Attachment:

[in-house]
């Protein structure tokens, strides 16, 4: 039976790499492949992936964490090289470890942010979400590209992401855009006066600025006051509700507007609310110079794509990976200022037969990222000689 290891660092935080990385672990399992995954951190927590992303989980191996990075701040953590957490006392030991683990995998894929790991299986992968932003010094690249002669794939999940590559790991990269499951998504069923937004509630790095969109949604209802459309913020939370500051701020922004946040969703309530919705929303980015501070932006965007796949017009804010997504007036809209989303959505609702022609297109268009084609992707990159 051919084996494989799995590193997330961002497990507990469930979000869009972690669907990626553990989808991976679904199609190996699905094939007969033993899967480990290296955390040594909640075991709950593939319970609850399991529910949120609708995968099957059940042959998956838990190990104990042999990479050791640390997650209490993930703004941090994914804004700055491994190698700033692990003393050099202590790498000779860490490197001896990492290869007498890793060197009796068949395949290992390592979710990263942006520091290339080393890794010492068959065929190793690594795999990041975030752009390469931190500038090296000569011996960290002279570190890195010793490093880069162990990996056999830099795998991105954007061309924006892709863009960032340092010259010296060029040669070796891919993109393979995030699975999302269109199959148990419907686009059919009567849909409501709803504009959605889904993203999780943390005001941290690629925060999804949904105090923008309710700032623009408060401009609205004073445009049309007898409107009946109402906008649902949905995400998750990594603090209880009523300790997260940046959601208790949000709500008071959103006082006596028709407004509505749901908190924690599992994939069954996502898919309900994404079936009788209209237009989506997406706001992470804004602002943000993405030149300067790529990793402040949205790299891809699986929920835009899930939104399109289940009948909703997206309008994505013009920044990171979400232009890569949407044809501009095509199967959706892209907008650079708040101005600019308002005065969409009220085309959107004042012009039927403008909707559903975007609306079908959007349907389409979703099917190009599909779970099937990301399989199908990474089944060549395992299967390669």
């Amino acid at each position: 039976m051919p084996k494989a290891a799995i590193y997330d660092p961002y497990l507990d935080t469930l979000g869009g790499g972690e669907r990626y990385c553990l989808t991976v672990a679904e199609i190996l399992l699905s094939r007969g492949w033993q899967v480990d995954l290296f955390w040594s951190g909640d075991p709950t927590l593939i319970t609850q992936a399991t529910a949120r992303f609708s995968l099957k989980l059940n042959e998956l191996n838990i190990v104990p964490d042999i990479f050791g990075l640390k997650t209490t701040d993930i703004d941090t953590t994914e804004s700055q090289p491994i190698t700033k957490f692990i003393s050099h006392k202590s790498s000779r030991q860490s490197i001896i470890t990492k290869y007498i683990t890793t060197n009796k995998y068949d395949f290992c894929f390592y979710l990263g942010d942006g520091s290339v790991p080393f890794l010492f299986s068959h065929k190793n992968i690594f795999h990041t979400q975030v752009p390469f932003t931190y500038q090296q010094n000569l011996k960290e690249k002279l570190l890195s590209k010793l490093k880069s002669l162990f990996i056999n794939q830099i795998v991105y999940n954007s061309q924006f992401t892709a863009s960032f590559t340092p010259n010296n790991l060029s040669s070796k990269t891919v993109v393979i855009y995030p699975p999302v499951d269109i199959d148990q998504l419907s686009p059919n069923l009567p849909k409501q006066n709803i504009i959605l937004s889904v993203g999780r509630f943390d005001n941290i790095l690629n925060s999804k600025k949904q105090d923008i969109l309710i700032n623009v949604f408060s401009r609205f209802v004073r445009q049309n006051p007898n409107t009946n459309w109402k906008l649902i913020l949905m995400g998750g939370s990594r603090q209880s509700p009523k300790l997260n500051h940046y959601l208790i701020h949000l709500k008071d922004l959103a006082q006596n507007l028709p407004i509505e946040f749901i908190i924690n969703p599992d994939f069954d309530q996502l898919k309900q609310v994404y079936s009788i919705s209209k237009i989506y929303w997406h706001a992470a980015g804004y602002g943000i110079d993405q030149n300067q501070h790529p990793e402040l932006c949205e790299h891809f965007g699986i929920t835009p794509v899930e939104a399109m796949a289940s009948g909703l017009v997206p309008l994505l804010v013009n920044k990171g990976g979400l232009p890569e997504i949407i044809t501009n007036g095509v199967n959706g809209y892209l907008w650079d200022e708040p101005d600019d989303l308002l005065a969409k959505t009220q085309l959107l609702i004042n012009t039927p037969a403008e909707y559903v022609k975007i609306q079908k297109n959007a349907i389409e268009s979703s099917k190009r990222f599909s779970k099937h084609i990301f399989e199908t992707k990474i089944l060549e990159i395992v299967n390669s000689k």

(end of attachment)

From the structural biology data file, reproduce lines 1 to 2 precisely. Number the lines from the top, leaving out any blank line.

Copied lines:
[in-house]
């Protein structure tokens, strides 16, 4: 039976790499492949992936964490090289470890942010979400590209992401855009006066600025006051509700507007609310110079794509990976200022037969990222000689 290891660092935080990385672990399992995954951190927590992303989980191996990075701040953590957490006392030991683990995998894929790991299986992968932003010094690249002669794939999940590559790991990269499951998504069923937004509630790095969109949604209802459309913020939370500051701020922004946040969703309530919705929303980015501070932006965007796949017009804010997504007036809209989303959505609702022609297109268009084609992707990159 051919084996494989799995590193997330961002497990507990469930979000869009972690669907990626553990989808991976679904199609190996699905094939007969033993899967480990290296955390040594909640075991709950593939319970609850399991529910949120609708995968099957059940042959998956838990190990104990042999990479050791640390997650209490993930703004941090994914804004700055491994190698700033692990003393050099202590790498000779860490490197001896990492290869007498890793060197009796068949395949290992390592979710990263942006520091290339080393890794010492068959065929190793690594795999990041975030752009390469931190500038090296000569011996960290002279570190890195010793490093880069162990990996056999830099795998991105954007061309924006892709863009960032340092010259010296060029040669070796891919993109393979995030699975999302269109199959148990419907686009059919009567849909409501709803504009959605889904993203999780943390005001941290690629925060999804949904105090923008309710700032623009408060401009609205004073445009049309007898409107009946109402906008649902949905995400998750990594603090209880009523300790997260940046959601208790949000709500008071959103006082006596028709407004509505749901908190924690599992994939069954996502898919309900994404079936009788209209237009989506997406706001992470804004602002943000993405030149300067790529990793402040949205790299891809699986929920835009899930939104399109289940009948909703997206309008994505013009920044990171979400232009890569949407044809501009095509199967959706892209907008650079708040101005600019308002005065969409009220085309959107004042012009039927403008909707559903975007609306079908959007349907389409979703099917190009599909779970099937990301399989199908990474089944060549395992299967390669």